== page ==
Meet Joan Solaún, our Director of Caribbean and Latin American Programming! Not only is she one of API’s hardest workers, she’s just received the prestigious NAFSA Award; a huge accomplishment in the field of international education. Today’s blog post spotlighting Joan comes to us from fellow API employee Emily Nagle.
Given Joan Solaún’s warm, vibrant character, it is no surprise that her passion for international education centers around Latin America.
When chatting with me about her long and extraordinary career, Joan shared sincere gratitude for the opportunities that she had from an early age.
I sat on my back porch in Brighton, my laptop resting upon the dusty, white plastic table that previous tenants had left behind. With my phone pressed between my shoulder and my ear, I typed hurriedly. I wanted to record as much of my interview with Joan as possible, but I often caught myself getting whisked away, absorbed into her stories. Joan has a way with words that makes people listen—she spoke pragmatically about her renowned career with a perfect balance of humor and openness. The magnitude of what Joan has accomplished, as a woman, amidst revolutions, and largely before today’s technology, only truly hit me afterwards.
Joan grew up in an old, yellow colonial house in Philadelphia. She said candidly that she and her siblings were “brought up to be interesting.” Her father worked as a lawyer and board member of the Philadelphia Orchestra. Her mother, an esteemed harpist, made a name for herself as the first woman accepted into the Philadelphia Orchestra at only twenty-six years old. Thanks to her parents, Joan interacted with many diverse people and had countless unique experiences as a young girl. Perhaps most importantly, Joan visited Cuba for the first time as a sophomore in high school when her mother performed there. Traveling to Cuba changed Joan forever, and Latin America immediately became an important focus in her life.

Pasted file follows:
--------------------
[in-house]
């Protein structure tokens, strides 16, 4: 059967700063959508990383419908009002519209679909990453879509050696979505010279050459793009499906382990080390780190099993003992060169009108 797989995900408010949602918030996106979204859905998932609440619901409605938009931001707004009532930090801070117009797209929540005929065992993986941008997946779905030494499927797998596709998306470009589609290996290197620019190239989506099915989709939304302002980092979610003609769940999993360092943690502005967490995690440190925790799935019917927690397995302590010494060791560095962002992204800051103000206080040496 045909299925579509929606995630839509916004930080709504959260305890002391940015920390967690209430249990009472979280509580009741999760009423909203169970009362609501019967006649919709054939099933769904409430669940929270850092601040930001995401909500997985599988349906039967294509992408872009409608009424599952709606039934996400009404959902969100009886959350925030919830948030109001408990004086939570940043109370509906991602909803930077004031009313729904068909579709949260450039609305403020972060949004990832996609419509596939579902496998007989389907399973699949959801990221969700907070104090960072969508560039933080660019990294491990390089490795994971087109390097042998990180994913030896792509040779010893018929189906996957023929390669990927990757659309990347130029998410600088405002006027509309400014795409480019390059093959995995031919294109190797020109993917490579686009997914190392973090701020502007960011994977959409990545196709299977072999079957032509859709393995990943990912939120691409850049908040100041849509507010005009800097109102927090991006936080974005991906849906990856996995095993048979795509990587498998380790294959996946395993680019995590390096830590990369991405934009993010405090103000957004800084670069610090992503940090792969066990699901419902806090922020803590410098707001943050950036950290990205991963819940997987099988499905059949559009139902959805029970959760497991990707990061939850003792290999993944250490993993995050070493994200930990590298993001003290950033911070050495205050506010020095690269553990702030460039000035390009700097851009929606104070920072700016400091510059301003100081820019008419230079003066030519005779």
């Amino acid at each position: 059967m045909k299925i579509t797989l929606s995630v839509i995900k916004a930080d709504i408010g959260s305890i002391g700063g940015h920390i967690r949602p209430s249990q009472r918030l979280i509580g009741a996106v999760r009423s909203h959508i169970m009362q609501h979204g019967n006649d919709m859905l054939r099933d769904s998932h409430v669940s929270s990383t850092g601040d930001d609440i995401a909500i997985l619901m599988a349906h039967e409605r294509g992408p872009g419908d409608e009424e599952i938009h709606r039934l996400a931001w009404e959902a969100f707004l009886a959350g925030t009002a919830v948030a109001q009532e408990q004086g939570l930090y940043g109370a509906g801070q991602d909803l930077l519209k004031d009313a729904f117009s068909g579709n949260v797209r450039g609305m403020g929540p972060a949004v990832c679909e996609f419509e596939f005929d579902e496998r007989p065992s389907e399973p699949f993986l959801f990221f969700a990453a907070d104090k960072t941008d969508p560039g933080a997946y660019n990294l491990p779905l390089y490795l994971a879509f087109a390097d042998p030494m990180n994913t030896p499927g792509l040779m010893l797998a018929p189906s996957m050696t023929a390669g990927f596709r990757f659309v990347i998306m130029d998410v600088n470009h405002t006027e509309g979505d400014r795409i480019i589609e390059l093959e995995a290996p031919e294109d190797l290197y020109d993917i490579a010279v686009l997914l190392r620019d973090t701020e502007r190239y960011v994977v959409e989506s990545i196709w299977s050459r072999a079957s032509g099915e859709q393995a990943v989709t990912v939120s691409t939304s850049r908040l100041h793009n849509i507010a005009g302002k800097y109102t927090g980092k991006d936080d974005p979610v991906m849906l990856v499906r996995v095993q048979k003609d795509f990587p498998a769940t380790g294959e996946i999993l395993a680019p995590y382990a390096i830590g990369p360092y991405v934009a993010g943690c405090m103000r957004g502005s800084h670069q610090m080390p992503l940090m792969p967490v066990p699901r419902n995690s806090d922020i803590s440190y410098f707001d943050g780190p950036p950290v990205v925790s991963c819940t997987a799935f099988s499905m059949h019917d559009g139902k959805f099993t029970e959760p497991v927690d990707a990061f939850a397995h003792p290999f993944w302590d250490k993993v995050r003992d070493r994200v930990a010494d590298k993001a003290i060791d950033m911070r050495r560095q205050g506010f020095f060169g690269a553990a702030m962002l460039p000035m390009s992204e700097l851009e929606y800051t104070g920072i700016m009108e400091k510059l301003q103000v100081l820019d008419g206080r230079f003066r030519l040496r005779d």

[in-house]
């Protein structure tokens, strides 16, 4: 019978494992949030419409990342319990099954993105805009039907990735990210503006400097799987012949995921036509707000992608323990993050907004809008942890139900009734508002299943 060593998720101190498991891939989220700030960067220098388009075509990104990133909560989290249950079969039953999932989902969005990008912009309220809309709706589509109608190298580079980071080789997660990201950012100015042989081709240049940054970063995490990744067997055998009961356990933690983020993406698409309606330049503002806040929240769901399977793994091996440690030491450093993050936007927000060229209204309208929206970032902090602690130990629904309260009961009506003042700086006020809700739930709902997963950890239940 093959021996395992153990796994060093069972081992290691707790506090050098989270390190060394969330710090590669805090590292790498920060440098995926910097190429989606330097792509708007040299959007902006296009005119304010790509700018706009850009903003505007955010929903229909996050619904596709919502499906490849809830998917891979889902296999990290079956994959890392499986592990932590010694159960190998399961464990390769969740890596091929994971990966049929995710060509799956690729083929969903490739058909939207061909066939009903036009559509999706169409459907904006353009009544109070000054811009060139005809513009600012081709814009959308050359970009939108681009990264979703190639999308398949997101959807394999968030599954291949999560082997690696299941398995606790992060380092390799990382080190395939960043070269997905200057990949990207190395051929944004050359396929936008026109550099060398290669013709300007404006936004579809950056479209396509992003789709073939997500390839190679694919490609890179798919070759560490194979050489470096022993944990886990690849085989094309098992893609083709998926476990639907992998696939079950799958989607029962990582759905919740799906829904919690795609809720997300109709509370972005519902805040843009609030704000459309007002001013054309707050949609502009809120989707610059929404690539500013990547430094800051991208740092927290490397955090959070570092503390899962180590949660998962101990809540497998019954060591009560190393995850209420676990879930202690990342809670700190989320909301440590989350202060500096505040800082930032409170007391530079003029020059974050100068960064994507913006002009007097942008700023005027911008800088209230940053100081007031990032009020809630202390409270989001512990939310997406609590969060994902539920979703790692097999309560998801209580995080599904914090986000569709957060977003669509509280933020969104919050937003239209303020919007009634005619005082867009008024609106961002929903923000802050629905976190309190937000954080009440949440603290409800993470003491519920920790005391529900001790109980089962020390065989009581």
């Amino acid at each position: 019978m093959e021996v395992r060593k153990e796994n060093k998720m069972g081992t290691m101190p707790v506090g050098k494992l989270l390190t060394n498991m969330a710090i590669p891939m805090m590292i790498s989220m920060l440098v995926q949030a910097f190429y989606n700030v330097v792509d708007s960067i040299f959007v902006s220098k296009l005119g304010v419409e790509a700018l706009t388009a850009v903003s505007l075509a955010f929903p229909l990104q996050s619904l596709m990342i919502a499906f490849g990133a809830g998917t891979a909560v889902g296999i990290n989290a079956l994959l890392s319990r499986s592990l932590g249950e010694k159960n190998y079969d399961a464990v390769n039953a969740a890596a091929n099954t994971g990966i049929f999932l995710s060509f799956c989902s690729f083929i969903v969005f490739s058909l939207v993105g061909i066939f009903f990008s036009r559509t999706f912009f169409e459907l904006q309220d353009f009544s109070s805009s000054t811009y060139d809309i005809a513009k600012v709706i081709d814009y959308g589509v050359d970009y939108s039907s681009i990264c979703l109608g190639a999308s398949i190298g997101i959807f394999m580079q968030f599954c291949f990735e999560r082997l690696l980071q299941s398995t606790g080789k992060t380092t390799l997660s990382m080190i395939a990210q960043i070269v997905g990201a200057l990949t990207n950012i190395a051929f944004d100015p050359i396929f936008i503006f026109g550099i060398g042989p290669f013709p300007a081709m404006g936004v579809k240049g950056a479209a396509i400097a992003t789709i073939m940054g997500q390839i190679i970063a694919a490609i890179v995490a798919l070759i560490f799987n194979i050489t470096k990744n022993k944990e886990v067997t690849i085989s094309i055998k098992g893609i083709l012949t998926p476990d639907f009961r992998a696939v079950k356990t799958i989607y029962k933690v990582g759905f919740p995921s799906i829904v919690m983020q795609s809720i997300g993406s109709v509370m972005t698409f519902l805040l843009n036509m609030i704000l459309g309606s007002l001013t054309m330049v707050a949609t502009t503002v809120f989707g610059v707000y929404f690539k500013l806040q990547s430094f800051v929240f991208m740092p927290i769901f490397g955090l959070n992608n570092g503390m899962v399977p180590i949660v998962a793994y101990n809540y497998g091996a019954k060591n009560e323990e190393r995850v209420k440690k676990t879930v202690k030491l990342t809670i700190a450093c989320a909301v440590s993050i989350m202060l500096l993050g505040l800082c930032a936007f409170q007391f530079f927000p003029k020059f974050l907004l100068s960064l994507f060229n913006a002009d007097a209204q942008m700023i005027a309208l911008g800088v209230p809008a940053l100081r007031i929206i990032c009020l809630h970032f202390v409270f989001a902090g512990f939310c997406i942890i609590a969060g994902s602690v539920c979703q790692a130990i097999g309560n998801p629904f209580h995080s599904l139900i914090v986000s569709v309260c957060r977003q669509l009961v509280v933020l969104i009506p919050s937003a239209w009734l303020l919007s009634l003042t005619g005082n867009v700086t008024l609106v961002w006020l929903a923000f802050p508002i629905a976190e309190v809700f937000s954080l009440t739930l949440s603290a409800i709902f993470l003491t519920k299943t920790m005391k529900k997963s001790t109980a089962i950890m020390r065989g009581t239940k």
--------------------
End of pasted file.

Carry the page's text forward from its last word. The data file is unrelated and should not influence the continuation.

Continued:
Joan chuckled as she remembered fondly the summers she spent in Havana, adventuring, meeting locals, and what it felt like to be there as an American girl.
It makes me smile to picture her strutting around Havana, soaking in the Caribbean sun, and falling in love with the Latin culture—it all suits her dynamic character so well. Then I remember that Joan’s first Cuba trip happened just a few years before the Cuban Revolution, less than ten years prior to the start of Castro’s regime. It strikes me that Joan has been linked to Cuba throughout the intense highs and lows of its history, and it makes more sense to me why she has worked so hard to send American students there.
The Latin zeal sparked by Joan’s early Cuban adventures led her to the University of Pennsylvania, to complete a degree in Latin American studies and then to work as the Assistant Director of Foreign Studies. On the very first day of her job at UPenn, Joan met the man that she has now been married to for 56 years. In describing this moment, she exclaimed to me that he is “a Cuban!” The more that Joan and I talked, the more that Joan’s passion for Latin America and her appreciation for her loved ones resounded. She credited her husband, Mauricio Soláun, with igniting many of the opportunities in her life.